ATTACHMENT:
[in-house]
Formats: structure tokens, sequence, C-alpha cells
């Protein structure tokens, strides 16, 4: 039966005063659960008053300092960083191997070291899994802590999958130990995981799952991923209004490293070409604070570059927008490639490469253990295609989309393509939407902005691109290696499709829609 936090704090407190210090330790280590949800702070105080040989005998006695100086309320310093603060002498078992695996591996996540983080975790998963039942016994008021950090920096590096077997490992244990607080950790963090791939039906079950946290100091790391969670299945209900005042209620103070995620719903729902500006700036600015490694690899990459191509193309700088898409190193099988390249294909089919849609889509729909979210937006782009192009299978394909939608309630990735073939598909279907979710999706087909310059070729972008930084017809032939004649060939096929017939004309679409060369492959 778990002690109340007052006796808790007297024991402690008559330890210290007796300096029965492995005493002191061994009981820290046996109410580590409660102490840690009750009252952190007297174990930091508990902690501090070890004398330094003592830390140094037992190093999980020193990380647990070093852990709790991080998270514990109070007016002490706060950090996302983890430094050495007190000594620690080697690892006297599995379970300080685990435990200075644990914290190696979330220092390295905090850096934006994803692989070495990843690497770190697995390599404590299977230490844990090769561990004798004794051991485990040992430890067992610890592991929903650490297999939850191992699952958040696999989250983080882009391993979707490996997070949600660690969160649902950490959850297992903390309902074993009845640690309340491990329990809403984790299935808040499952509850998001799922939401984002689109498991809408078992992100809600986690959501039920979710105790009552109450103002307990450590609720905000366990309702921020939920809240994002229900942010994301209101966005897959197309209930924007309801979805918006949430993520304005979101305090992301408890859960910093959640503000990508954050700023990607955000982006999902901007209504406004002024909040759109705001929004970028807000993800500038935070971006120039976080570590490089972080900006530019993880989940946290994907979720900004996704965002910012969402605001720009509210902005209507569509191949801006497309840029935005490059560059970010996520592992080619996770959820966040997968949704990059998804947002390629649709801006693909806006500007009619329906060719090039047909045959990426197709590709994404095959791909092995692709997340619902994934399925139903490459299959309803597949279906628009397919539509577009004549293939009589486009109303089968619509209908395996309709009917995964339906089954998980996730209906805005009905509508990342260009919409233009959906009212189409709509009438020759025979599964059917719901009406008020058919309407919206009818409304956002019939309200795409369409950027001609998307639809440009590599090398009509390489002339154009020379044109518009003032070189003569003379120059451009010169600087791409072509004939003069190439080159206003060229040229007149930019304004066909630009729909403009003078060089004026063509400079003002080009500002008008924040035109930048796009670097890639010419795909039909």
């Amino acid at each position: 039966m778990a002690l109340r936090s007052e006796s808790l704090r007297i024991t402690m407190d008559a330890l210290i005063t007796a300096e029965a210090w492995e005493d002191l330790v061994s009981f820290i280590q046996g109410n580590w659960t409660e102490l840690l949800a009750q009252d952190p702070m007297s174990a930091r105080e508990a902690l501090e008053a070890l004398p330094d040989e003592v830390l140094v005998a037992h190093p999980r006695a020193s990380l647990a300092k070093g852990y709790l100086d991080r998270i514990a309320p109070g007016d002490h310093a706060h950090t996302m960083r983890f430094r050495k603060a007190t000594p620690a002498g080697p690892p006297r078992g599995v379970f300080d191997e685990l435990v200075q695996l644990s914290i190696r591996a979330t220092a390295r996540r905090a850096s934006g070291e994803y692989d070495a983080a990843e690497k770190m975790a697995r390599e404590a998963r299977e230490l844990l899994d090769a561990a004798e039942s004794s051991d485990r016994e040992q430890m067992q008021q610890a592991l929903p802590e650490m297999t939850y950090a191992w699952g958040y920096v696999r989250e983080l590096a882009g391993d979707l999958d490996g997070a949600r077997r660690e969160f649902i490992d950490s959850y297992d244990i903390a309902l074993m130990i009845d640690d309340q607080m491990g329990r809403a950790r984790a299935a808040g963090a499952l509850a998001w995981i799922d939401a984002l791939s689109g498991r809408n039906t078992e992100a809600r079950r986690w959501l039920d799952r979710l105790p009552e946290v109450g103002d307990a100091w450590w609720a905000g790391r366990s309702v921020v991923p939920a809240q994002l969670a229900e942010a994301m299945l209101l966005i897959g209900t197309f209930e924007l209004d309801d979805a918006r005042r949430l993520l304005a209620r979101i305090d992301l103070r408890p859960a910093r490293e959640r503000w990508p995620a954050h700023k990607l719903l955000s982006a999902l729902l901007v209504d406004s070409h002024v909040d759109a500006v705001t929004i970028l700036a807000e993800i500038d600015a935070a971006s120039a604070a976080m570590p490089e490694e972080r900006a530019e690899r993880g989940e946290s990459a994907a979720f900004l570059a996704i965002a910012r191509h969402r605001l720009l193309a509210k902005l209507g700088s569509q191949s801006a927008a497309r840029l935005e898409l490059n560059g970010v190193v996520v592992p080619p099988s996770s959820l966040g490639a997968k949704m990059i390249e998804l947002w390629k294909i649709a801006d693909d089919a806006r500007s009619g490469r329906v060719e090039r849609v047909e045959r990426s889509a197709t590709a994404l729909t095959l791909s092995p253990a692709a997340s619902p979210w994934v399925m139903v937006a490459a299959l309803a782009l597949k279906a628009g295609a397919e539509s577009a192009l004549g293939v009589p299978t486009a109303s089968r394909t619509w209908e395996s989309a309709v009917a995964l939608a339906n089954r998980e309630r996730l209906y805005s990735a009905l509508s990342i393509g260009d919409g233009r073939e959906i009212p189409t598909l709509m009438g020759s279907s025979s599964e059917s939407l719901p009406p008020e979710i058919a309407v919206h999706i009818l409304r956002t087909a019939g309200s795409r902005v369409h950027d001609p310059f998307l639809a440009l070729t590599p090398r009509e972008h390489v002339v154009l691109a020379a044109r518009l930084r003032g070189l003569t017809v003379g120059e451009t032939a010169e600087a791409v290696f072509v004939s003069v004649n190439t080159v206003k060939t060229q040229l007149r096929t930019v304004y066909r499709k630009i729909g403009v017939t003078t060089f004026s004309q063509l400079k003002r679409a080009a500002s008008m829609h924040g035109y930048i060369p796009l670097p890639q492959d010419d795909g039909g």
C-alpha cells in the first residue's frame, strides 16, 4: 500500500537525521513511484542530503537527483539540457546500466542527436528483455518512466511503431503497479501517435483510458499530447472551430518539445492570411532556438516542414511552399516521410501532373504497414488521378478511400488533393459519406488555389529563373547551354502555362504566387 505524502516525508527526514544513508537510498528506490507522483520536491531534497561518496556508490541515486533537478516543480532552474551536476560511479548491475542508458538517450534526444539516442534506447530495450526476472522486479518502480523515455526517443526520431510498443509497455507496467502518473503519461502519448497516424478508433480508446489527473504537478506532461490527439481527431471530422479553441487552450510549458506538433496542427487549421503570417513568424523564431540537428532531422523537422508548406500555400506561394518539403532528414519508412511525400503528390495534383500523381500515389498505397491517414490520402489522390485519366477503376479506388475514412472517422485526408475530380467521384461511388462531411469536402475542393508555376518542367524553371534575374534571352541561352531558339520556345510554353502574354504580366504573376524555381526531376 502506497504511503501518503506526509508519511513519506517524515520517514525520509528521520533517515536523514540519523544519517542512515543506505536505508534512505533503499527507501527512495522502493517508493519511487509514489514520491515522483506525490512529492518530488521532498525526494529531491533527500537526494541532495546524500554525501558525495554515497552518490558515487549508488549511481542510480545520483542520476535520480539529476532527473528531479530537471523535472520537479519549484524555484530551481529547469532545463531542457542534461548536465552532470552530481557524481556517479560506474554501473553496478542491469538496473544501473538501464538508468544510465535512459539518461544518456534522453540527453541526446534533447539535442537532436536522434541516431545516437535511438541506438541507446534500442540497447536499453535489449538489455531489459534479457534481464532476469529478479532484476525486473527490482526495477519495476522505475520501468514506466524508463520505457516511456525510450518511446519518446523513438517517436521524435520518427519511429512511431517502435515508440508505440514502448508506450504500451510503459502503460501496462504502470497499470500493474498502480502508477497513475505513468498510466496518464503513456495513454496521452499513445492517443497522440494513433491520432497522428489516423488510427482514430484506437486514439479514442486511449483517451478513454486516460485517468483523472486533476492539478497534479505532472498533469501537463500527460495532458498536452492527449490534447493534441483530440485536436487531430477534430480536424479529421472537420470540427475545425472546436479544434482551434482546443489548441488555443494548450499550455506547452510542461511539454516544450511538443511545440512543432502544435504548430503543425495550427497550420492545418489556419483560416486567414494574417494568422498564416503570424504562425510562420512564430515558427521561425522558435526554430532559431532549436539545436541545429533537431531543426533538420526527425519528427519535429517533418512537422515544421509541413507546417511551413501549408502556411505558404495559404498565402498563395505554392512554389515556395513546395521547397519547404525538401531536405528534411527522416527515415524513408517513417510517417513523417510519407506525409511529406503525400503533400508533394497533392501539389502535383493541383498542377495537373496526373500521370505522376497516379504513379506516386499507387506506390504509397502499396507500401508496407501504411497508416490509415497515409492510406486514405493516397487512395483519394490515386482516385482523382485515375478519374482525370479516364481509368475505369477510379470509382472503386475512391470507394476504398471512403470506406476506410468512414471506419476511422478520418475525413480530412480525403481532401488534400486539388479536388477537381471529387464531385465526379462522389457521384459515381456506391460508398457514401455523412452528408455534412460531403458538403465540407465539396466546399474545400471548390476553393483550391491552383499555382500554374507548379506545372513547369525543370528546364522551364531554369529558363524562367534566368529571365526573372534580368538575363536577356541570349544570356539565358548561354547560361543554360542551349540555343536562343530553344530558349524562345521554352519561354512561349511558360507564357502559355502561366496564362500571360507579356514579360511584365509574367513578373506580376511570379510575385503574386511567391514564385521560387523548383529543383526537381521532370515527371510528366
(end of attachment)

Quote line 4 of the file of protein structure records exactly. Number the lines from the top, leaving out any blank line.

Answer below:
């Amino acid at each position: 039966m778990a002690l109340r936090s007052e006796s808790l704090r007297i024991t402690m407190d008559a330890l210290i005063t007796a300096e029965a210090w492995e005493d002191l330790v061994s009981f820290i280590q046996g109410n580590w659960t409660e102490l840690l949800a009750q009252d952190p702070m007297s174990a930091r105080e508990a902690l501090e008053a070890l004398p330094d040989e003592v830390l140094v005998a037992h190093p999980r006695a020193s990380l647990a300092k070093g852990y709790l100086d991080r998270i514990a309320p109070g007016d002490h310093a706060h950090t996302m960083r983890f430094r050495k603060a007190t000594p620690a002498g080697p690892p006297r078992g599995v379970f300080d191997e685990l435990v200075q695996l644990s914290i190696r591996a979330t220092a390295r996540r905090a850096s934006g070291e994803y692989d070495a983080a990843e690497k770190m975790a697995r390599e404590a998963r299977e230490l844990l899994d090769a561990a004798e039942s004794s051991d485990r016994e040992q430890m067992q008021q610890a592991l929903p802590e650490m297999t939850y950090a191992w699952g958040y920096v696999r989250e983080l590096a882009g391993d979707l999958d490996g997070a949600r077997r660690e969160f649902i490992d950490s959850y297992d244990i903390a309902l074993m130990i009845d640690d309340q607080m491990g329990r809403a950790r984790a299935a808040g963090a499952l509850a998001w995981i799922d939401a984002l791939s689109g498991r809408n039906t078992e992100a809600r079950r986690w959501l039920d799952r979710l105790p009552e946290v109450g103002d307990a100091w450590w609720a905000g790391r366990s309702v921020v991923p939920a809240q994002l969670a229900e942010a994301m299945l209101l966005i897959g209900t197309f209930e924007l209004d309801d979805a918006r005042r949430l993520l304005a209620r979101i305090d992301l103070r408890p859960a910093r490293e959640r503000w990508p995620a954050h700023k990607l719903l955000s982006a999902l729902l901007v209504d406004s070409h002024v909040d759109a500006v705001t929004i970028l700036a807000e993800i500038d600015a935070a971006s120039a604070a976080m570590p490089e490694e972080r900006a530019e690899r993880g989940e946290s990459a994907a979720f900004l570059a996704i965002a910012r191509h969402r605001l720009l193309a509210k902005l209507g700088s569509q191949s801006a927008a497309r840029l935005e898409l490059n560059g970010v190193v996520v592992p080619p099988s996770s959820l966040g490639a997968k949704m990059i390249e998804l947002w390629k294909i649709a801006d693909d089919a806006r500007s009619g490469r329906v060719e090039r849609v047909e045959r990426s889509a197709t590709a994404l729909t095959l791909s092995p253990a692709a997340s619902p979210w994934v399925m139903v937006a490459a299959l309803a782009l597949k279906a628009g295609a397919e539509s577009a192009l004549g293939v009589p299978t486009a109303s089968r394909t619509w209908e395996s989309a309709v009917a995964l939608a339906n089954r998980e309630r996730l209906y805005s990735a009905l509508s990342i393509g260009d919409g233009r073939e959906i009212p189409t598909l709509m009438g020759s279907s025979s599964e059917s939407l719901p009406p008020e979710i058919a309407v919206h999706i009818l409304r956002t087909a019939g309200s795409r902005v369409h950027d001609p310059f998307l639809a440009l070729t590599p090398r009509e972008h390489v002339v154009l691109a020379a044109r518009l930084r003032g070189l003569t017809v003379g120059e451009t032939a010169e600087a791409v290696f072509v004939s003069v004649n190439t080159v206003k060939t060229q040229l007149r096929t930019v304004y066909r499709k630009i729909g403009v017939t003078t060089f004026s004309q063509l400079k003002r679409a080009a500002s008008m829609h924040g035109y930048i060369p796009l670097p890639q492959d010419d795909g039909g």